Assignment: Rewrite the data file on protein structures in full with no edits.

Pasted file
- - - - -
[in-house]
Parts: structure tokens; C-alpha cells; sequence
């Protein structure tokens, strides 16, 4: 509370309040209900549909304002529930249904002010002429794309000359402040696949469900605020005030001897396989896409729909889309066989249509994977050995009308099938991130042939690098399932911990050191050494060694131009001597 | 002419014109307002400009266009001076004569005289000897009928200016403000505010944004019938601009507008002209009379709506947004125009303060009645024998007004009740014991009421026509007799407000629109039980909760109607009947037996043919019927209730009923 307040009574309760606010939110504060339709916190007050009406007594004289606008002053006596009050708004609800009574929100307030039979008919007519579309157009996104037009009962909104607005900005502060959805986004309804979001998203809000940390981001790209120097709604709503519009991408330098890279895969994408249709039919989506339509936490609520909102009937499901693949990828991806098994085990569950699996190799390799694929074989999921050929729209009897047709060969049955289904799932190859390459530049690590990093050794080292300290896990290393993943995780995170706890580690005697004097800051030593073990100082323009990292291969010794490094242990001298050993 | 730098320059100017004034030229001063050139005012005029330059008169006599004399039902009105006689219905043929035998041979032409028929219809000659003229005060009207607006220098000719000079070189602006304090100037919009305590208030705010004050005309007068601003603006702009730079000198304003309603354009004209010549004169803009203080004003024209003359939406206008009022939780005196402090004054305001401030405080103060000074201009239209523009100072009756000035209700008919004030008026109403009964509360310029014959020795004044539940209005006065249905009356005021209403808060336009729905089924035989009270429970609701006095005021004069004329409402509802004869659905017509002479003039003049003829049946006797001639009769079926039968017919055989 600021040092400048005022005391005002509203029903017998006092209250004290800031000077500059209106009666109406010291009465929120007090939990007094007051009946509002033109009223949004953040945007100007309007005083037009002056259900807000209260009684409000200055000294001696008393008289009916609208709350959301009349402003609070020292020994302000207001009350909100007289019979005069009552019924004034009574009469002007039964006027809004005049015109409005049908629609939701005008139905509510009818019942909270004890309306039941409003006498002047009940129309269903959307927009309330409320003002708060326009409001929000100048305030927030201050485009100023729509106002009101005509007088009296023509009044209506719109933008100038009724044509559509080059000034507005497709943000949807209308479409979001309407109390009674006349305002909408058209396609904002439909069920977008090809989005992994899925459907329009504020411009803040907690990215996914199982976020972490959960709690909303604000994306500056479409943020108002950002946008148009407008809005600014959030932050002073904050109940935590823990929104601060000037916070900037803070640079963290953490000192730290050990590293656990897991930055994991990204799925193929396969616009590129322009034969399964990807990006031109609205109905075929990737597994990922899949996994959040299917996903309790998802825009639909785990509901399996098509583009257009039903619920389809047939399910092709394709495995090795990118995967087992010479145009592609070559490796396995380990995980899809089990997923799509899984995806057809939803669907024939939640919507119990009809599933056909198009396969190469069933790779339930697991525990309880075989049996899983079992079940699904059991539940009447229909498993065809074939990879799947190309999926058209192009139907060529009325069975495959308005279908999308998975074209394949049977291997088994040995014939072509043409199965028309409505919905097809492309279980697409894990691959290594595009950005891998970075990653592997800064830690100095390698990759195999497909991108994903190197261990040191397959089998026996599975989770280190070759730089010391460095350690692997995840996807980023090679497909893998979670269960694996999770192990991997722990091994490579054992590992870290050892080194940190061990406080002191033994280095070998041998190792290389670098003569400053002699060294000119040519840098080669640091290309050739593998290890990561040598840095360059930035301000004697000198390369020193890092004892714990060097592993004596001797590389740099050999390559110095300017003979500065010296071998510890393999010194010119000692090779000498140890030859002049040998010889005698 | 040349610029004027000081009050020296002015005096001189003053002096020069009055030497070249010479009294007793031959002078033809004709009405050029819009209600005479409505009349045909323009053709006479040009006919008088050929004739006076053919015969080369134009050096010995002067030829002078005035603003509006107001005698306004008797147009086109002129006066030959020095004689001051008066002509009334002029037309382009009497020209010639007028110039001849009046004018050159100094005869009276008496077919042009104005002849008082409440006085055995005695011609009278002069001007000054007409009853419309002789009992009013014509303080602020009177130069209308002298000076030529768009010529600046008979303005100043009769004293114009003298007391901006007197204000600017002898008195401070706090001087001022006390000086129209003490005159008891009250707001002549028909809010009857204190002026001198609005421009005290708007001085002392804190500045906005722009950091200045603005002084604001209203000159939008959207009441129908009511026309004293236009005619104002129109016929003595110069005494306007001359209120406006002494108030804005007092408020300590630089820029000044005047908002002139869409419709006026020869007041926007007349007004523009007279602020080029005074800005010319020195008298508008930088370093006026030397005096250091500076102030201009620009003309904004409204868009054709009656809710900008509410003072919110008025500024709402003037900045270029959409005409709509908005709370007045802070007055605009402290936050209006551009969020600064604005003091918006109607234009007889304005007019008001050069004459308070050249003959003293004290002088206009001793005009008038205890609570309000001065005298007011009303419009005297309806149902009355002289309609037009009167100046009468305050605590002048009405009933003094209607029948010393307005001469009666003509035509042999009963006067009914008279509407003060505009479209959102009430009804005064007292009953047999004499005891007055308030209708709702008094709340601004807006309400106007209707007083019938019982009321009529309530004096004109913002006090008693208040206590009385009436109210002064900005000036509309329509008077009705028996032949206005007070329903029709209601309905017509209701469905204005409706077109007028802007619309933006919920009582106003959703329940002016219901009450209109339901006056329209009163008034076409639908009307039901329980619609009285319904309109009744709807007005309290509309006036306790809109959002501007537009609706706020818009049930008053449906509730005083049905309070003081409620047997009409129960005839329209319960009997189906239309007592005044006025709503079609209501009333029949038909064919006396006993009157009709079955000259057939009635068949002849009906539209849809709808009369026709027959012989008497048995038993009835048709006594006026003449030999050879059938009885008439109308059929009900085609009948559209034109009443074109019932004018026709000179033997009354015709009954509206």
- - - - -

[in-house]
Parts: structure tokens; C-alpha cells; sequence
């Protein structure tokens, strides 16, 4: 509370309040209900549909304002529930249904002010002429794309000359402040696949469900605020005030001897396989896409729909889309066989249509994977050995009308099938991130042939690098399932911990050191050494060694131009001597 | 002419014109307002400009266009001076004569005289000897009928200016403000505010944004019938601009507008002209009379709506947004125009303060009645024998007004009740014991009421026509007799407000629109039980909760109607009947037996043919019927209730009923 307040009574309760606010939110504060339709916190007050009406007594004289606008002053006596009050708004609800009574929100307030039979008919007519579309157009996104037009009962909104607005900005502060959805986004309804979001998203809000940390981001790209120097709604709503519009991408330098890279895969994408249709039919989506339509936490609520909102009937499901693949990828991806098994085990569950699996190799390799694929074989999921050929729209009897047709060969049955289904799932190859390459530049690590990093050794080292300290896990290393993943995780995170706890580690005697004097800051030593073990100082323009990292291969010794490094242990001298050993 | 730098320059100017004034030229001063050139005012005029330059008169006599004399039902009105006689219905043929035998041979032409028929219809000659003229005060009207607006220098000719000079070189602006304090100037919009305590208030705010004050005309007068601003603006702009730079000198304003309603354009004209010549004169803009203080004003024209003359939406206008009022939780005196402090004054305001401030405080103060000074201009239209523009100072009756000035209700008919004030008026109403009964509360310029014959020795004044539940209005006065249905009356005021209403808060336009729905089924035989009270429970609701006095005021004069004329409402509802004869659905017509002479003039003049003829049946006797001639009769079926039968017919055989 600021040092400048005022005391005002509203029903017998006092209250004290800031000077500059209106009666109406010291009465929120007090939990007094007051009946509002033109009223949004953040945007100007309007005083037009002056259900807000209260009684409000200055000294001696008393008289009916609208709350959301009349402003609070020292020994302000207001009350909100007289019979005069009552019924004034009574009469002007039964006027809004005049015109409005049908629609939701005008139905509510009818019942909270004890309306039941409003006498002047009940129309269903959307927009309330409320003002708060326009409001929000100048305030927030201050485009100023729509106002009101005509007088009296023509009044209506719109933008100038009724044509559509080059000034507005497709943000949807209308479409979001309407109390009674006349305002909408058209396609904002439909069920977008090809989005992994899925459907329009504020411009803040907690990215996914199982976020972490959960709690909303604000994306500056479409943020108002950002946008148009407008809005600014959030932050002073904050109940935590823990929104601060000037916070900037803070640079963290953490000192730290050990590293656990897991930055994991990204799925193929396969616009590129322009034969399964990807990006031109609205109905075929990737597994990922899949996994959040299917996903309790998802825009639909785990509901399996098509583009257009039903619920389809047939399910092709394709495995090795990118995967087992010479145009592609070559490796396995380990995980899809089990997923799509899984995806057809939803669907024939939640919507119990009809599933056909198009396969190469069933790779339930697991525990309880075989049996899983079992079940699904059991539940009447229909498993065809074939990879799947190309999926058209192009139907060529009325069975495959308005279908999308998975074209394949049977291997088994040995014939072509043409199965028309409505919905097809492309279980697409894990691959290594595009950005891998970075990653592997800064830690100095390698990759195999497909991108994903190197261990040191397959089998026996599975989770280190070759730089010391460095350690692997995840996807980023090679497909893998979670269960694996999770192990991997722990091994490579054992590992870290050892080194940190061990406080002191033994280095070998041998190792290389670098003569400053002699060294000119040519840098080669640091290309050739593998290890990561040598840095360059930035301000004697000198390369020193890092004892714990060097592993004596001797590389740099050999390559110095300017003979500065010296071998510890393999010194010119000692090779000498140890030859002049040998010889005698 | 040349610029004027000081009050020296002015005096001189003053002096020069009055030497070249010479009294007793031959002078033809004709009405050029819009209600005479409505009349045909323009053709006479040009006919008088050929004739006076053919015969080369134009050096010995002067030829002078005035603003509006107001005698306004008797147009086109002129006066030959020095004689001051008066002509009334002029037309382009009497020209010639007028110039001849009046004018050159100094005869009276008496077919042009104005002849008082409440006085055995005695011609009278002069001007000054007409009853419309002789009992009013014509303080602020009177130069209308002298000076030529768009010529600046008979303005100043009769004293114009003298007391901006007197204000600017002898008195401070706090001087001022006390000086129209003490005159008891009250707001002549028909809010009857204190002026001198609005421009005290708007001085002392804190500045906005722009950091200045603005002084604001209203000159939008959207009441129908009511026309004293236009005619104002129109016929003595110069005494306007001359209120406006002494108030804005007092408020300590630089820029000044005047908002002139869409419709006026020869007041926007007349007004523009007279602020080029005074800005010319020195008298508008930088370093006026030397005096250091500076102030201009620009003309904004409204868009054709009656809710900008509410003072919110008025500024709402003037900045270029959409005409709509908005709370007045802070007055605009402290936050209006551009969020600064604005003091918006109607234009007889304005007019008001050069004459308070050249003959003293004290002088206009001793005009008038205890609570309000001065005298007011009303419009005297309806149902009355002289309609037009009167100046009468305050605590002048009405009933003094209607029948010393307005001469009666003509035509042999009963006067009914008279509407003060505009479209959102009430009804005064007292009953047999004499005891007055308030209708709702008094709340601004807006309400106007209707007083019938019982009321009529309530004096004109913002006090008693208040206590009385009436109210002064900005000036509309329509008077009705028996032949206005007070329903029709209601309905017509209701469905204005409706077109007028802007619309933006919920009582106003959703329940002016219901009450209109339901006056329209009163008034076409639908009307039901329980619609009285319904309109009744709807007005309290509309006036306790809109959002501007537009609706706020818009049930008053449906509730005083049905309070003081409620047997009409129960005839329209319960009997189906239309007592005044006025709503079609209501009333029949038909064919006396006993009157009709079955000259057939009635068949002849009906539209849809709808009369026709027959012989008497048995038993009835048709006594006026003449030999050879059938009885008439109308059929009900085609009948559209034109009443074109019932004018026709000179033997009354015709009954509206």